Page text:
Water sources are abundant on the Long Trail and you shouldn't ever have much trouble filling up your containers as long as you have a good filter. In fact, sometimes the trail itself will become a creek.

Gear

Pack as light as possible. The relentless ups and downs of the LT are hard on your joints, and a heavy pack will only make that worse. Trekking poles help relieve the stress from knee-pounding descents as well. When packing, just remember this catchy phrase, “Welcome to the Long Trail, where down is up and up is up!”

Clothing

You are going to get wet on the Long Trail. There’s just no fighting it. Multiple days of rain are a common occurrence in Vermont and sometimes there is no way around hiking right through a stream or giant puddle. A decent raincoat is a must, and you might consider rain pants and mitts as well. Pack quick-drying hiking clothes and multiple layers to adjust to changing temperatures.

Footwear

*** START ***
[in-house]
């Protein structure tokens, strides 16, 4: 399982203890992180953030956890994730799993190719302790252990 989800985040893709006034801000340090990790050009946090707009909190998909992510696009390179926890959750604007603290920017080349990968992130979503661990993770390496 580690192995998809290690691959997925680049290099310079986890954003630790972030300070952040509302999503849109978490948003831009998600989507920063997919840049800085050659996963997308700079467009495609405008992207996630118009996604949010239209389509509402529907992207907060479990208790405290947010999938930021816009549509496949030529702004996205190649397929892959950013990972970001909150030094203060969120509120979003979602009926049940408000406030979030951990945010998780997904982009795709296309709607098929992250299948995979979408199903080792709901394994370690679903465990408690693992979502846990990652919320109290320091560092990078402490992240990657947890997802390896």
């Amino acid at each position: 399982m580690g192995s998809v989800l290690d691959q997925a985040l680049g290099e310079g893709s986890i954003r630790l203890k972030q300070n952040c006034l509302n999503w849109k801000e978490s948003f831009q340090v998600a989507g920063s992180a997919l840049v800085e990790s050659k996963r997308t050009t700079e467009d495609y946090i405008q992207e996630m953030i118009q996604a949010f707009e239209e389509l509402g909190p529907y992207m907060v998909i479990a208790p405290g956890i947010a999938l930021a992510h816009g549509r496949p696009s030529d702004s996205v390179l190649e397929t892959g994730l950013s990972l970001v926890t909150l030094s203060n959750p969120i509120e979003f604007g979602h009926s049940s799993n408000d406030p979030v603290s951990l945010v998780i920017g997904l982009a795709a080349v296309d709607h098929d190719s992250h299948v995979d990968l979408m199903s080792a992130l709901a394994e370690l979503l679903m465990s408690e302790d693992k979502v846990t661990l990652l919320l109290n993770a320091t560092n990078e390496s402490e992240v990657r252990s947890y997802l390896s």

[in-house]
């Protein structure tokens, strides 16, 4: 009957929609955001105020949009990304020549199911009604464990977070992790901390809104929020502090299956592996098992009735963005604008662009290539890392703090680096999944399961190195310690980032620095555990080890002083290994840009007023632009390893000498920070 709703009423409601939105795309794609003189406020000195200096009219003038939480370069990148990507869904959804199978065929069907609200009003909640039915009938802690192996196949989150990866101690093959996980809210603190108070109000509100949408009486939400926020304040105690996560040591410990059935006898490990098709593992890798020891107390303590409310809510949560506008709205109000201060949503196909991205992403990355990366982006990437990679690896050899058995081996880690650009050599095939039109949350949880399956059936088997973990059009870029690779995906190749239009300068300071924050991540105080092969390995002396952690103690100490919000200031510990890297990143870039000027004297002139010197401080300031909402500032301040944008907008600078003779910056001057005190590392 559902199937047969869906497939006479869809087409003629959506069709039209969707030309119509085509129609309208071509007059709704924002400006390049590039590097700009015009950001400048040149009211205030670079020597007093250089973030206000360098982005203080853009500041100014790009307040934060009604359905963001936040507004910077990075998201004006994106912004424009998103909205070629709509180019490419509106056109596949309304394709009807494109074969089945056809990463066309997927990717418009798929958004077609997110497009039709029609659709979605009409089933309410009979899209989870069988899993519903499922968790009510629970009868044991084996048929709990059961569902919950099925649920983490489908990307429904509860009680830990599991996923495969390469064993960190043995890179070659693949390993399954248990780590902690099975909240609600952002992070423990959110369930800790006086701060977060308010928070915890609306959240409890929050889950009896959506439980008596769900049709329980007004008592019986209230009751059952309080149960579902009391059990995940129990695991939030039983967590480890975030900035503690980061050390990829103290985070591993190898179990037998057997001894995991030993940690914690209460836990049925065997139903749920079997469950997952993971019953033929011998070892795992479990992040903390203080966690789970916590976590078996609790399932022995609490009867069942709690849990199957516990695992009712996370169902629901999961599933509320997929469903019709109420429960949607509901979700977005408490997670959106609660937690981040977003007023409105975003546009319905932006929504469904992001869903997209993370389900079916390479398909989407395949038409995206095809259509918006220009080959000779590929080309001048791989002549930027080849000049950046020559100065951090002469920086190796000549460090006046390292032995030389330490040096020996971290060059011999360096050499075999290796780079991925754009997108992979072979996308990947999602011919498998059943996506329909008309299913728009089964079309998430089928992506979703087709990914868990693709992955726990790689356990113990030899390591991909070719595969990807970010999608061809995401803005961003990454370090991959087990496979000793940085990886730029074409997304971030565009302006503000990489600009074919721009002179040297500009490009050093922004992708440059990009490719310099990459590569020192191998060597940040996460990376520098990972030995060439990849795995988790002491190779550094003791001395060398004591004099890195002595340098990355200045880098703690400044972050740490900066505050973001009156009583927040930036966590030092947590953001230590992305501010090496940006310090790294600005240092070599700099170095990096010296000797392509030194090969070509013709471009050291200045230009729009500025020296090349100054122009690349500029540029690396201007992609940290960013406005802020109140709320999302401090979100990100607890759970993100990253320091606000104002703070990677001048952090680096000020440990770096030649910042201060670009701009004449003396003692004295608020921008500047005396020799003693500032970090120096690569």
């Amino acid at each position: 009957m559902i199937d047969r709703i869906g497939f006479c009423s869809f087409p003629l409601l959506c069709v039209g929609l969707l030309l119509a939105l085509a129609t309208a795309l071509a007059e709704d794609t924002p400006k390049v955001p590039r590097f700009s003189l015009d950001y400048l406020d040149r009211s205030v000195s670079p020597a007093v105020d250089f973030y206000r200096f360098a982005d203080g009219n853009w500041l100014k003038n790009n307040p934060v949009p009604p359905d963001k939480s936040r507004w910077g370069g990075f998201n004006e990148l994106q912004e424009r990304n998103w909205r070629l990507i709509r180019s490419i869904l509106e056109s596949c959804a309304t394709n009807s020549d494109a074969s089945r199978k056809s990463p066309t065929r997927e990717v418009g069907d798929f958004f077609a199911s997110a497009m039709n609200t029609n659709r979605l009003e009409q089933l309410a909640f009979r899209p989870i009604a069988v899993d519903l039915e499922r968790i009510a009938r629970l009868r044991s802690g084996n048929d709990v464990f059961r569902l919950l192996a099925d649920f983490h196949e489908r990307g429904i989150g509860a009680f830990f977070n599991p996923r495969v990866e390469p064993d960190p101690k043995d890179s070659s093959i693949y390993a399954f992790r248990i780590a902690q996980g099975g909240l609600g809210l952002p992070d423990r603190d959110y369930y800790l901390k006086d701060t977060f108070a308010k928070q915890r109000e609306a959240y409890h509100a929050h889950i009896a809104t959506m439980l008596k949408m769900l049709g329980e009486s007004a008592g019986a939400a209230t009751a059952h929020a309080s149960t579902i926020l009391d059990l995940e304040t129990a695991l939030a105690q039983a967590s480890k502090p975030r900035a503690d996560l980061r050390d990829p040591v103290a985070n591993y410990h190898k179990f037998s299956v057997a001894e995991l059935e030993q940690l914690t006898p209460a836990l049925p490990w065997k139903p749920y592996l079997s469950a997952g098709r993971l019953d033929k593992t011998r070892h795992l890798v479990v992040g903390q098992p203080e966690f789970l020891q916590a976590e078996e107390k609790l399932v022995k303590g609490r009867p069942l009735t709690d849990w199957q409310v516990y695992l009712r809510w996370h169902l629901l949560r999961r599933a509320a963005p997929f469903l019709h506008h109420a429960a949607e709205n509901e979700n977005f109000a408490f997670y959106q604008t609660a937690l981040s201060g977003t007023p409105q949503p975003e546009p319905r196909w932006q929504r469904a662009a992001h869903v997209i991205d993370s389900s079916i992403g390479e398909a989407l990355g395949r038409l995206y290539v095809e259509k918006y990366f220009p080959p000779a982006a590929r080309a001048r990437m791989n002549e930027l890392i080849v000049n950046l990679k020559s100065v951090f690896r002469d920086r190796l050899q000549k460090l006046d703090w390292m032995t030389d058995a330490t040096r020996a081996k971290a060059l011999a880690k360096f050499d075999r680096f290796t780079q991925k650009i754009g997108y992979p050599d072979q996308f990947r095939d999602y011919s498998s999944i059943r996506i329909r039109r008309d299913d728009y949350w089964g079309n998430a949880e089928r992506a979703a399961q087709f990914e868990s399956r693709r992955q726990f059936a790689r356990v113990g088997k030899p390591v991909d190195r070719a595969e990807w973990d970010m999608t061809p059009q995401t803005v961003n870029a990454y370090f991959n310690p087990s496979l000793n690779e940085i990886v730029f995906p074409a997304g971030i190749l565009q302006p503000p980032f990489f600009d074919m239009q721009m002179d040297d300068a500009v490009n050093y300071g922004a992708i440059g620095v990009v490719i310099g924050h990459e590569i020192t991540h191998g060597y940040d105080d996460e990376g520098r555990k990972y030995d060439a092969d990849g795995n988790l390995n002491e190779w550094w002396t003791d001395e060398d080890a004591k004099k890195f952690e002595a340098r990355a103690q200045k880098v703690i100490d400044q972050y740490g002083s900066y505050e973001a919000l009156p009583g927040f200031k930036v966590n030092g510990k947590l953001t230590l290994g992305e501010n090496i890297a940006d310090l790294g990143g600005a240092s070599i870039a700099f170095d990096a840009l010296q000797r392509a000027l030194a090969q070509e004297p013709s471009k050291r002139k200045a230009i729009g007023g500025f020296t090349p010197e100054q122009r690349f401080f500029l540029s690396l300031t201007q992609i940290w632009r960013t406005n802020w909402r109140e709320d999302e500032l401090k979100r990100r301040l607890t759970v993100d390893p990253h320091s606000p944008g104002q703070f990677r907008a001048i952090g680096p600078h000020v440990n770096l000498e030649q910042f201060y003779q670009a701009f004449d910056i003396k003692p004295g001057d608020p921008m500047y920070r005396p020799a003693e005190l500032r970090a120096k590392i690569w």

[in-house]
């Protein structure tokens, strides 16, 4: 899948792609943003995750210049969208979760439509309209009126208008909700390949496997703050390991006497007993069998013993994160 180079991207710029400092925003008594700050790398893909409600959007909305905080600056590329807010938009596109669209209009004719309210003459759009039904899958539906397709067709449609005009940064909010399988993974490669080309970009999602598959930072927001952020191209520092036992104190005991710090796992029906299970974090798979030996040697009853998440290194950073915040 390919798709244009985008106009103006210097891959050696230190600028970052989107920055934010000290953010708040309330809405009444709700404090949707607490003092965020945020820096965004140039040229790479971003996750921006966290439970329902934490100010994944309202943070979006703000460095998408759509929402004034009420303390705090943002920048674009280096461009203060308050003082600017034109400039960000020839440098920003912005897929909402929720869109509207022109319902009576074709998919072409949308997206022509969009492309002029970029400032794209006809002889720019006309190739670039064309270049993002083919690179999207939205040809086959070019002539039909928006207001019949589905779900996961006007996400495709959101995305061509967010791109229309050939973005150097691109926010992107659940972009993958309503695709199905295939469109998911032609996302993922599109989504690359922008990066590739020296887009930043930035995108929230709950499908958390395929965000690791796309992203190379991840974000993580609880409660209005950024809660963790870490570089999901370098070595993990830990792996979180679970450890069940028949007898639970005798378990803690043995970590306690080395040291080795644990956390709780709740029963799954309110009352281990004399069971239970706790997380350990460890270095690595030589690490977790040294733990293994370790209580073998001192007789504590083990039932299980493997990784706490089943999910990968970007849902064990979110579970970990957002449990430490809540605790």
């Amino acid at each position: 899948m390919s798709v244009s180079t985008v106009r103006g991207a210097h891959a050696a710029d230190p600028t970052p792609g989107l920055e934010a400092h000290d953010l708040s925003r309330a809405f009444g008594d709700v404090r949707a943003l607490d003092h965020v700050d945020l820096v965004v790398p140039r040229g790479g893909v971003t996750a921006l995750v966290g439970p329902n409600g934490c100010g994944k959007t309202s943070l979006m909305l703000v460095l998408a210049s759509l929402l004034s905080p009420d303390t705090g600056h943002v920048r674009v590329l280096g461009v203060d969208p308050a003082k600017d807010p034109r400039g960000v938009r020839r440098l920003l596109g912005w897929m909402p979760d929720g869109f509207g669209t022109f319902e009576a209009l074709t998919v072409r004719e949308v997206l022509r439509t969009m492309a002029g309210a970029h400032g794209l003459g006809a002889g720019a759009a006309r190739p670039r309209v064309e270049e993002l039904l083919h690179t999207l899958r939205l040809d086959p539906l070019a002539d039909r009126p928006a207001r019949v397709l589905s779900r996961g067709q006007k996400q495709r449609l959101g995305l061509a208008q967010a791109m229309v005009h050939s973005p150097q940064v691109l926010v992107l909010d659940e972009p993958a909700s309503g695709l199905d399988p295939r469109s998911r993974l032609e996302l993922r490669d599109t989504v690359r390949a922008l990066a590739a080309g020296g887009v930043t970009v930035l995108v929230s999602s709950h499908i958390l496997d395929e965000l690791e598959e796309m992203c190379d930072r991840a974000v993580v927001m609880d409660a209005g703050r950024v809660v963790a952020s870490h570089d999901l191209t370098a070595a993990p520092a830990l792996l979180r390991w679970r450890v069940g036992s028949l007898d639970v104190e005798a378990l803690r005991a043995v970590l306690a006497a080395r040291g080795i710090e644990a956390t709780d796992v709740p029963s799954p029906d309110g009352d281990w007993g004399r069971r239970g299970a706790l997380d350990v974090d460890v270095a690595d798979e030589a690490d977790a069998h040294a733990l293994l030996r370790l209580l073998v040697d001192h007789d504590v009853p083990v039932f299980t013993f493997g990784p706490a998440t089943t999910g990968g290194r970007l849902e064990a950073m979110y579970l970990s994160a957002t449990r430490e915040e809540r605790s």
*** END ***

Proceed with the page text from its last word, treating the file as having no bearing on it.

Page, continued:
A hiker wearing a backpacking backpack climbing up a wooden ladder.

There's also no way around wet feet on the LT, and when—not if—they get wet, it's best to have footwear that won't retain water and will dry quickly. Leave your waterproof hiking boots at home and consider some lightweight trail runners or hiking shoes instead.

For further advice on backpacking gear, feel free to reach out to me or one of our other Camping & Hiking Experts on Curated.

A wooden sign nailed into a tree that reads "LT N. Green Mountain Long Trail Club Vermont."

Luckily, the Long Trail is extremely well marked with white blazes (painted markings on trees). You won’t get lost often, but a GPS or trail guide is a good idea to have for added peace of mind and information on town stops. The three best guides for the LT are:

  • The End to Ender's Guide
  • The GMC Long Trail Guide
  • Far Out App's Long Trail Guide

Camping, Shelters, and Hostels

A wooden shelter in the woods.

There are over 70 GMC-established backcountry camping areas along the trail, which include tent sites, three-walled lean-tos, and fully enclosed cabins. All are conveniently located near natural water sources and have a composting or moldering privy nearby.

The shelters are situated about 5-10 miles apart, so it's conceivable that one could hike the entire trail without a tent, but it's not recommended. The shelters are first come first served and can fill up quickly during peak season, so carrying a shelter of your own such as a tent is still necessary.